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It Was A Miracle Mule Team

March 20, 2017

How long does it take to travel 900 miles?

Could you answer that question? Maybe you’d say a day? A couple hours? Three months?

The answer depends on your mode of transportation, of course, but it also depends on your time frame. Last weekend, I made the trip from Pleasant Grove, UT to Maple Valley, WA. To save you getting a map, I’ll tell you I started about 40 miles Sourth of Salt Lake City and ended about 25 miles East of Seattle. The trip is about 900 miles one way.

My lovely wife had a death in the family and the funeral was in Lacey, WA. We packed the van full of kids and set out at 6:23AM on Friday morning. (Yes, we DID want to get started at 6:00AM. No, our children were not ready to go when we told them to be.) We drove straight through, just making stops for gas and bathroom breaks. We arrived at about 6:30PM, thirteen hours later. That’s an average speed of 70 MPH. Big stretches of Utah and Idaho have a posted speed limit of 80 MPH.

Yesterday, we came back along the same route and made about the same time.

It was a miracle.

You probably don’t see it that way. We have a very nice Chevey Express 3500 van. The weather was perfect. The drive was in all ways uneventful.

And it was still a miracle.

Portions of our trip follow the old Oregon Trail. You’ll see the historical markers posted on the side of the freeway; a reminder that not only have many people gone before, but people have been following this route for centuries. And that’s where the miracle comes in.

During a 13 hour drive, you have lots of time to think. The kids were watching movies, but I couldn’t really hear them that well in the front seat. I thought about those early pioneers. A covered wagon made between 10-15 miles per day. At times crossing the plains in inclement weather, a wagon train might camp within sight of the previous days camp.

Suppose you could travel in time rather than in space? Suppose you were riding along the front seat of a wagon drawn by a team of oxen, or mules and you tried to explain to the farmer whose wagon you are sharing, just what the future will hold.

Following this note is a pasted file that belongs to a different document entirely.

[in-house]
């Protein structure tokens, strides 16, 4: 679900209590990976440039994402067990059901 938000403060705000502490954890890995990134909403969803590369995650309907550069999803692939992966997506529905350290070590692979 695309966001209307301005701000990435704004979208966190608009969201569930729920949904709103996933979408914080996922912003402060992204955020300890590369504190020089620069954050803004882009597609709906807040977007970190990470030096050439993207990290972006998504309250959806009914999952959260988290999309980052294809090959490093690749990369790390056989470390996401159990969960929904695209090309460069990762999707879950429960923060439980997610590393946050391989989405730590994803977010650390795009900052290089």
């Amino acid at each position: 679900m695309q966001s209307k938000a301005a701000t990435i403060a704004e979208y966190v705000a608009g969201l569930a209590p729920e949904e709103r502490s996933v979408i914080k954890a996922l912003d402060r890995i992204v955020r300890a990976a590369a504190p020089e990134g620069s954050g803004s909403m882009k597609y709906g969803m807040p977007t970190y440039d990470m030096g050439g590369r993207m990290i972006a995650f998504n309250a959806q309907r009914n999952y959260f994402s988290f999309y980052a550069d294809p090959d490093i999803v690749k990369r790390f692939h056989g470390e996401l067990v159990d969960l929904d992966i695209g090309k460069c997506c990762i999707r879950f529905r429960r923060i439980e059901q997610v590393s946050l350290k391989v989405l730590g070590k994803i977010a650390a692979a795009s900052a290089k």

You know, some day, this whole route is going to be a nice paved road.

Uh huh.

And the people will travel in vehicles without horses, or mules, or oxen pulling them.

Oh?

And they will travel farther in an hour than you will travel in a week.

Get off my wagon!

It sounds crazy. Or it would, to someone who was familiar with the speed and capabilities of beasts of burden. If they believed you at all, they might think it was a miracle. Tell a man who can get his family 15 miles on a good day that people just like him will be moving their families 1000 miles in a day? They would think it was divine intervention.

Yeah, we sure are more advanced than those poor people sitting on that wagon seat under the hot sun plodding along at ten miles per day.

And then, for just a brief moment, I travelled the other direction in time. I imagined a future messenger sitting in the passenger seat of my van as we sped down the road at 80 MPH.

You know eventually, this entire route is going to be dramatically different.

Uh huh.

People will travel without the need of a vehicle.

Oh?

And they will travel further in five minutes than you’ll travel all day.

Get out of my van!

It would be a miracle.

Rodney M Bliss is an author, columnist and IT Consultant. His blog updates every weekday. He lives in Pleasant Grove, UT with his lovely wife, thirteen children and grandchildren. 

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or email him at rbliss at msn dot com

(c) 2017 Rodney M Bliss, all rights reserved 

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One Comment
  1. April Johnson permalink

    I have those thoughts too! It is a miracle. We live in miracles every day. I am thankful for personal revelation that leads to innovation as well as bigger better thoughts.

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